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Summary

(Critical Survey of Literature for Students)

Shimamura, a writer who lives in Tokyo with his wife and children, is on a train headed to a hot-springs spa in a mountainous area of northwest Japan, an area known for its heavy snows. Shimamura speculates about the nature of the relationship between an ill man and a girl seated across the aisle from him and becomes fascinated by the girl’s image reflected in the mirrorlike window of the train. He sees her disembodied face against the background of the mountains and has a vision of her eye floating beautifully and transparently over the passing landscape of the mountains.

The girl and the man get off at the same stop as Shimamura, where a woman in a blue cape is waiting. Shimamura asks the stationmaster whether Komako, the girl who had lived with a music teacher and whom he had met the previous spring, is still in the area. The stationmaster informs him that the woman in the blue cape is the same girl he is trying to find. Shimamura checks in at the inn, a resort popular with visiting tourists. After his nightly bath he is startled to see Komako standing at the end of the corridor. They go to his room.

Shimamura remembers the first time he visited the inn and his first meeting with Komako: After returning to the inn after seven days of hiking in the mountains, he requests a geisha. No geishas are available, however, because of a celebration going on that evening. The maid suggests calling the girl who lives at the music teacher’s house. The girl, Komako, is not a geisha, but she fills in when necessary to help at large parties.

Shimamura is struck by Komako’s youth and purity. They talk at length, and he begins to feel uncomfortable asking for anything other than her friendship. He asks her to suggest the name of another geisha. After much hesitation, Komako sends for another girl, whom Shimamura finds distasteful and sends home. After the geisha leaves, Shimamura takes a short walk to the Shinto shrine near the inn, where he again briefly meets Komako, who has been watching him; he realizes that he is attracted to her. Later that evening, Komako bursts into Shimamura’s room, drunk from a party at the inn. They make love, and she leaves early in the morning to avoid detection. Shimamura returns to Tokyo the same day.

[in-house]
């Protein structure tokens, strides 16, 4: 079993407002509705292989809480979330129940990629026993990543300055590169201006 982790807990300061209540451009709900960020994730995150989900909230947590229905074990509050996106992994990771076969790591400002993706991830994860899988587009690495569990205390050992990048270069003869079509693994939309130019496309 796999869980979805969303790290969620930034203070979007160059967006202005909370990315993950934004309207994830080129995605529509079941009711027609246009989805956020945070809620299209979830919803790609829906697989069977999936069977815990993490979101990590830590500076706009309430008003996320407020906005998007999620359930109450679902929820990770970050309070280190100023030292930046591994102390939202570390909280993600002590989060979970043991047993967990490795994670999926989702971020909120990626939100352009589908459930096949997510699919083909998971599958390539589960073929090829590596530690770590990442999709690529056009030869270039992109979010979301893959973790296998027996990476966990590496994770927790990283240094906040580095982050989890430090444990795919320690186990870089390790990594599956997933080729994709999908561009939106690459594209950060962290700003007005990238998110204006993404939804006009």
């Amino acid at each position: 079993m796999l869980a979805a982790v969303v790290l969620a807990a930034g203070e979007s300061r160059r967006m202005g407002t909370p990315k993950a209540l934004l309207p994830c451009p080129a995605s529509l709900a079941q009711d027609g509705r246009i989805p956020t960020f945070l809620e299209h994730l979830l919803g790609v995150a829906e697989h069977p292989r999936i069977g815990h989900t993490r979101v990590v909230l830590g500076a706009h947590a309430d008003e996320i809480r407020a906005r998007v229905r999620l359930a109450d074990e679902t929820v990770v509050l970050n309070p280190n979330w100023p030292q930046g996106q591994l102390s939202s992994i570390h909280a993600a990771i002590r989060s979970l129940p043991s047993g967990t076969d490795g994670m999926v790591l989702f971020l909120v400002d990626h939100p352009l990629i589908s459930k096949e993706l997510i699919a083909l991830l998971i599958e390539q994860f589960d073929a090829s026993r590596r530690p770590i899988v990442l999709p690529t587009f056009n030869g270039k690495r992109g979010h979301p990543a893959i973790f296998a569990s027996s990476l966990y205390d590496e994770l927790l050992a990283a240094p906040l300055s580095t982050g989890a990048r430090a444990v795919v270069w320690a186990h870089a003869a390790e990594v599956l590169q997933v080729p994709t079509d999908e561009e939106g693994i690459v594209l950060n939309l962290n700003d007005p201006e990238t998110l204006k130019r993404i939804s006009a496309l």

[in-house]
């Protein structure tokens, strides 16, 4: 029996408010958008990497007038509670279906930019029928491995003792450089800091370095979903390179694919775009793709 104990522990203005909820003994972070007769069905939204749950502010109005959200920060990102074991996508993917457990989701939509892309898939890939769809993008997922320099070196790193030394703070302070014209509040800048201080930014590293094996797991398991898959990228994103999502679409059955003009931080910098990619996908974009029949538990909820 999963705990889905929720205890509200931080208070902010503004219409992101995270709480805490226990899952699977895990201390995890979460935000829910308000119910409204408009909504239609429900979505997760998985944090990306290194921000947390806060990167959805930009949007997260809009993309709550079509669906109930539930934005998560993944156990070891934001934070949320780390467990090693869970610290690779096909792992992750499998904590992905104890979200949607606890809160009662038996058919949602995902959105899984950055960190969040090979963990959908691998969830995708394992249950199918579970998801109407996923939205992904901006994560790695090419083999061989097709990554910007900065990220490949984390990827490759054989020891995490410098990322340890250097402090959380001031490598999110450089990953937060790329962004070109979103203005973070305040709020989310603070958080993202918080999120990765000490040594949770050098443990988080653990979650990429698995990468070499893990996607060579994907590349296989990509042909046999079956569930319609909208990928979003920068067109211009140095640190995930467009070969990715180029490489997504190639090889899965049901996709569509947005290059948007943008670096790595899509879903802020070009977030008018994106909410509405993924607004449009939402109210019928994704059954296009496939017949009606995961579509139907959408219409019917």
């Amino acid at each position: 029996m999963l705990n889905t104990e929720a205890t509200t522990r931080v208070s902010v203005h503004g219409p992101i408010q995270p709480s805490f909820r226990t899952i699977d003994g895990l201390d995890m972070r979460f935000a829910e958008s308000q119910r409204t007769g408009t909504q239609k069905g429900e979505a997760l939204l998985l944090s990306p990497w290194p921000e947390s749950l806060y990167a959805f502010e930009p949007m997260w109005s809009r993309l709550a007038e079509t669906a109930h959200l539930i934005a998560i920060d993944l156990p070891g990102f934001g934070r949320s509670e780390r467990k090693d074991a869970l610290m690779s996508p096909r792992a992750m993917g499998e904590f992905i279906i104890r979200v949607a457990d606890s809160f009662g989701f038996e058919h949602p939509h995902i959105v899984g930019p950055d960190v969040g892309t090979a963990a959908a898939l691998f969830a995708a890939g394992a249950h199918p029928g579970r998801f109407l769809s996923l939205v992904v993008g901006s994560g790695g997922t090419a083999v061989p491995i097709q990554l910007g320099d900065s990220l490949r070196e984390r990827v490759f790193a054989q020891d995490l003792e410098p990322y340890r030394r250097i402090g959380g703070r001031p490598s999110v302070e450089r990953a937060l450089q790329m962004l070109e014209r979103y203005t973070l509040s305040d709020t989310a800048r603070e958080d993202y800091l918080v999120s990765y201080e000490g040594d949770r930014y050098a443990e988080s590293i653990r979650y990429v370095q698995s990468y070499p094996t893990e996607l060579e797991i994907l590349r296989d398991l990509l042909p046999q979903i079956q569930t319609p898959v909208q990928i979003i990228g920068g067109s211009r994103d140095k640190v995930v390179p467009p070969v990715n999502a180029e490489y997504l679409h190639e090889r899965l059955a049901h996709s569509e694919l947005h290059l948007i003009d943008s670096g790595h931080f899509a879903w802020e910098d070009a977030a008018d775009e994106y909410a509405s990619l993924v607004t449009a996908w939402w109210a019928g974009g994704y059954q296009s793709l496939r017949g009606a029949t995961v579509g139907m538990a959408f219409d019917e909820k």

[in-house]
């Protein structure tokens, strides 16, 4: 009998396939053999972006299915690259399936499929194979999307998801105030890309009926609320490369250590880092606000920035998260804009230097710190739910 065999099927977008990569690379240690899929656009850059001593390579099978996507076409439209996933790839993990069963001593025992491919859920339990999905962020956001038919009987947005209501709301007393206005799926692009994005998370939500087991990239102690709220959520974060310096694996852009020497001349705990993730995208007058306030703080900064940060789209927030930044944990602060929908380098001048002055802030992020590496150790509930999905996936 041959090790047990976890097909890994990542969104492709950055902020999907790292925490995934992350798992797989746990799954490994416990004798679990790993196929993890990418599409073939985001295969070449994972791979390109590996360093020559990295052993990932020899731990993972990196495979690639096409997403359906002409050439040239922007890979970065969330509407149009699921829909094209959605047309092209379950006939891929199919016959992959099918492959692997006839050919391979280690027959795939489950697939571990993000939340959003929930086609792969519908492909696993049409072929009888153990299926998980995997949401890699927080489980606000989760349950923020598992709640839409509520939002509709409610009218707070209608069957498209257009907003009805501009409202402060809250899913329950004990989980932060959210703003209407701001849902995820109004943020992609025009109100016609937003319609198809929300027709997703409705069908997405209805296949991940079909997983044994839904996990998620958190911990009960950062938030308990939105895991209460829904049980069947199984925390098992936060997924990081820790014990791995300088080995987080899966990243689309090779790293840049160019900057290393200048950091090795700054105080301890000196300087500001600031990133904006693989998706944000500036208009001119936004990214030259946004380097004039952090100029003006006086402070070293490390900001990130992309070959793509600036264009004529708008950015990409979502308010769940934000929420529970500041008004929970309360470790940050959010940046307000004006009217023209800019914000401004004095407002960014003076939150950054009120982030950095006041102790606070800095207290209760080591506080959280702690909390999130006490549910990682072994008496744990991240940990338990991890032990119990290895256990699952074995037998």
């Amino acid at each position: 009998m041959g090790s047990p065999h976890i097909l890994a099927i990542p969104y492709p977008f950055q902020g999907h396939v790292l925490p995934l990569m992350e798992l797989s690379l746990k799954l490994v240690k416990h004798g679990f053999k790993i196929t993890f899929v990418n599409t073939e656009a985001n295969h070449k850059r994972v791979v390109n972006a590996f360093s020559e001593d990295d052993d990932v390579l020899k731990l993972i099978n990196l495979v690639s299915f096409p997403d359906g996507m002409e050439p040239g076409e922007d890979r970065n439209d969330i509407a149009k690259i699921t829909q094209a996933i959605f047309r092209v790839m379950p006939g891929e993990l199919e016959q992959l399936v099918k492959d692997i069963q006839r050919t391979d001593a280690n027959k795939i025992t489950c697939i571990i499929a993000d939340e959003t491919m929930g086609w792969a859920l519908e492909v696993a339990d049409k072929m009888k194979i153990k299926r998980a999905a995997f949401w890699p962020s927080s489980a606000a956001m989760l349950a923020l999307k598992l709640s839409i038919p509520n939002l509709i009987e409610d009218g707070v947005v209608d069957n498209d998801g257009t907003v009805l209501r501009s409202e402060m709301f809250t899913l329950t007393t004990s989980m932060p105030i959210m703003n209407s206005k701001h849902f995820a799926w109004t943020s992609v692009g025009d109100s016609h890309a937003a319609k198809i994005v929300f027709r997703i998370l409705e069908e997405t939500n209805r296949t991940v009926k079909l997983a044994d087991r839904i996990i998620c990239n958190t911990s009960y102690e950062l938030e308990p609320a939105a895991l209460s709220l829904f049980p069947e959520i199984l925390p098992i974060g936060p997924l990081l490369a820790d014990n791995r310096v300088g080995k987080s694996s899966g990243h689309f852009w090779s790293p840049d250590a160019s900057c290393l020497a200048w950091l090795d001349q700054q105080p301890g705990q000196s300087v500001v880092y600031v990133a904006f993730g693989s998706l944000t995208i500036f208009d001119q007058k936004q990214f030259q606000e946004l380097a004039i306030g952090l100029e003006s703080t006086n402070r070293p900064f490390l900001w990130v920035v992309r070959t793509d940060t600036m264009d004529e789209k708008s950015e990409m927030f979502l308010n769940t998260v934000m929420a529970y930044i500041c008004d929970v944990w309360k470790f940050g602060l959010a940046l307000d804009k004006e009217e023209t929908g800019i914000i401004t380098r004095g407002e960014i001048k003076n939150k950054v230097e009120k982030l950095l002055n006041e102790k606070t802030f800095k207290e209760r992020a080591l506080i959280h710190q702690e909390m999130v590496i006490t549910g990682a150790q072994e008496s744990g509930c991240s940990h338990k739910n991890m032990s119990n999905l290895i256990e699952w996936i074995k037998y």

Komako is now a geisha in snow country. She tells Shimamura that she has kept a diary of the events of her life. They again make love, and Komako leaves at daylight.

As Shimamura walks around the village the next day, he comes upon a group of geishas, including Komako. He walks by, but is followed by Komako, who takes him to her home and shows him her room. Yukio, the ill man Shimamura had seen on the train, lives there as well; he is the son of the music teacher and is coming home to die from tuberculosis. Shimamura also sees the girl—Yoko—from the train and is struck by her voice and appearance. Later that day he hires a masseuse, who tells him that Yukio is Komako’s fiancé and that Komako has become a geisha to pay his medical bills. Komako later refutes this. Shimamura and Komako again make love that evening.

The next day, Shimamura asks Komako to play the samisen, a traditional stringed instrument. Shimamura stays at the inn for a number of days, and their affair continues. Shimamura decides to leave, and Komako accompanies him to the station. While they are waiting for the train, Yoko informs Komako that Yukio is dying and has asked for her. Komako refuses to leave until she sees Shimamura off on the train. Shimamura leaves on the train, back home to Tokyo, disconcerted by his experience in the mountains.

Several months later, Shimamura again visits Komako. It is now fall, and the countryside is alive with insects, ripening grass, and fall foliage. Komako chastises Shimamura for not visiting her as promised last February. She informs him that Yukio and the music teacher are both dead, and that she is now living under contract as a geisha with a family in the village. She also tells him about Yoko,...

(The entire section is 1,930 words.)